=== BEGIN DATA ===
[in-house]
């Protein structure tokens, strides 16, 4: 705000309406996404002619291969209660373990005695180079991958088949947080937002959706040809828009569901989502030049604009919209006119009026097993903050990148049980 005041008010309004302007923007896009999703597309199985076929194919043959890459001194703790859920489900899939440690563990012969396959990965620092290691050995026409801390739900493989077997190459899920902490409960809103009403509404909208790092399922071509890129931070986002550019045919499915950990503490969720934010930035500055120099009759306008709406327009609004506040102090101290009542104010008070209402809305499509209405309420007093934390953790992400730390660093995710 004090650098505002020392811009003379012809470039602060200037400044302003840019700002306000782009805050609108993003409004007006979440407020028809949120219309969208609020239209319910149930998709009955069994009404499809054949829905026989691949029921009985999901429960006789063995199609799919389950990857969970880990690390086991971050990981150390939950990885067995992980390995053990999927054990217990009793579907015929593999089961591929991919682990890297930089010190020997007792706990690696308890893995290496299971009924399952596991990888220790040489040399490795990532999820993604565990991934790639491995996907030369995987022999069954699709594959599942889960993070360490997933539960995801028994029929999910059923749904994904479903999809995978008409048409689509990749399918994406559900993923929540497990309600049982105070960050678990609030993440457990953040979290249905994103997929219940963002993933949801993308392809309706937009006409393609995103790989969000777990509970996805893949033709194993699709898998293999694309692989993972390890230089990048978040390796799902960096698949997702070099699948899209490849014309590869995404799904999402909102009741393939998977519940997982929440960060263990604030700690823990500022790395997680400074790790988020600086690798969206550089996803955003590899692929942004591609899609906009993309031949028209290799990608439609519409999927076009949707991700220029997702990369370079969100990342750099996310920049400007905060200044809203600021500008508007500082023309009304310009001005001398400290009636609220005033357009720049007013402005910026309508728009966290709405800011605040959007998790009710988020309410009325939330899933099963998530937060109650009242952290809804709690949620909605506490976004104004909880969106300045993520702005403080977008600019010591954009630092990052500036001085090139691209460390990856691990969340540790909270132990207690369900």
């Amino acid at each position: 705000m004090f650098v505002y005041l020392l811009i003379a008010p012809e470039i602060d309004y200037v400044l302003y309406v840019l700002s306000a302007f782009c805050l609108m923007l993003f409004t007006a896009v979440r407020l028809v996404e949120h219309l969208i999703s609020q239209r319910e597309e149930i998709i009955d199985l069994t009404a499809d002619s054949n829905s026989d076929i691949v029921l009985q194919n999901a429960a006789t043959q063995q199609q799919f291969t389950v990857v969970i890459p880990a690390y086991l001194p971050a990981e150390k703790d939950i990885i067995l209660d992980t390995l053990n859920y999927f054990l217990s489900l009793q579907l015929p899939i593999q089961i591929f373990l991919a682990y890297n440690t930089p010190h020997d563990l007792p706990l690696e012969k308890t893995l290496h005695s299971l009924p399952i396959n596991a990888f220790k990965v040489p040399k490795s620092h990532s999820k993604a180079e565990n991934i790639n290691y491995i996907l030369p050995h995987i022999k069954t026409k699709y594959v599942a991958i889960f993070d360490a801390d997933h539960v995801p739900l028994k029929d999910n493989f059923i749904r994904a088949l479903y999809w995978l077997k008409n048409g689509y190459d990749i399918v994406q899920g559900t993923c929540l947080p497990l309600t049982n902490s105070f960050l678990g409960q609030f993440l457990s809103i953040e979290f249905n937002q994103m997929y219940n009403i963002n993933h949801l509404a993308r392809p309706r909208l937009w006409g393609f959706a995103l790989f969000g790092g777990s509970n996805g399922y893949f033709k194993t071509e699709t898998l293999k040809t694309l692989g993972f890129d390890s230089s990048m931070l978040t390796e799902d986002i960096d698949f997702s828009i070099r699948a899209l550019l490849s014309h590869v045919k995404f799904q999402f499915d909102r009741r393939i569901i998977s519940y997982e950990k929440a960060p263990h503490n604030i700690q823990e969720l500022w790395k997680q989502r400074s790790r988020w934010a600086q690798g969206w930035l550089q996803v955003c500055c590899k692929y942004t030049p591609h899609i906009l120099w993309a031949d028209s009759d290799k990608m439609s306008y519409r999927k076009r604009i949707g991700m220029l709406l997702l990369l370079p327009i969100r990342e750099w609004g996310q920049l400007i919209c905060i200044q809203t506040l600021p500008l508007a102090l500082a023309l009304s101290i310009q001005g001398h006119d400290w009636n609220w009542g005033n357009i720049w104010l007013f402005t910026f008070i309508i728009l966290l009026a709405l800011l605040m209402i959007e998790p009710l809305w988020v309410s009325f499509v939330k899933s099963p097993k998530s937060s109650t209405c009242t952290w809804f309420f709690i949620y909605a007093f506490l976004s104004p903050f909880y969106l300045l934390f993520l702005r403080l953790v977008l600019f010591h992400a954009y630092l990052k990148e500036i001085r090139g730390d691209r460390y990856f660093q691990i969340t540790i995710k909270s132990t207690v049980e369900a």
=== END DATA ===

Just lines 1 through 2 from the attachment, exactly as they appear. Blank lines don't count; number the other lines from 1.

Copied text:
[in-house]
């Protein structure tokens, strides 16, 4: 705000309406996404002619291969209660373990005695180079991958088949947080937002959706040809828009569901989502030049604009919209006119009026097993903050990148049980 005041008010309004302007923007896009999703597309199985076929194919043959890459001194703790859920489900899939440690563990012969396959990965620092290691050995026409801390739900493989077997190459899920902490409960809103009403509404909208790092399922071509890129931070986002550019045919499915950990503490969720934010930035500055120099009759306008709406327009609004506040102090101290009542104010008070209402809305499509209405309420007093934390953790992400730390660093995710 004090650098505002020392811009003379012809470039602060200037400044302003840019700002306000782009805050609108993003409004007006979440407020028809949120219309969208609020239209319910149930998709009955069994009404499809054949829905026989691949029921009985999901429960006789063995199609799919389950990857969970880990690390086991971050990981150390939950990885067995992980390995053990999927054990217990009793579907015929593999089961591929991919682990890297930089010190020997007792706990690696308890893995290496299971009924399952596991990888220790040489040399490795990532999820993604565990991934790639491995996907030369995987022999069954699709594959599942889960993070360490997933539960995801028994029929999910059923749904994904479903999809995978008409048409689509990749399918994406559900993923929540497990309600049982105070960050678990609030993440457990953040979290249905994103997929219940963002993933949801993308392809309706937009006409393609995103790989969000777990509970996805893949033709194993699709898998293999694309692989993972390890230089990048978040390796799902960096698949997702070099699948899209490849014309590869995404799904999402909102009741393939998977519940997982929440960060263990604030700690823990500022790395997680400074790790988020600086690798969206550089996803955003590899692929942004591609899609906009993309031949028209290799990608439609519409999927076009949707991700220029997702990369370079969100990342750099996310920049400007905060200044809203600021500008508007500082023309009304310009001005001398400290009636609220005033357009720049007013402005910026309508728009966290709405800011605040959007998790009710988020309410009325939330899933099963998530937060109650009242952290809804709690949620909605506490976004104004909880969106300045993520702005403080977008600019010591954009630092990052500036001085090139691209460390990856691990969340540790909270132990207690369900």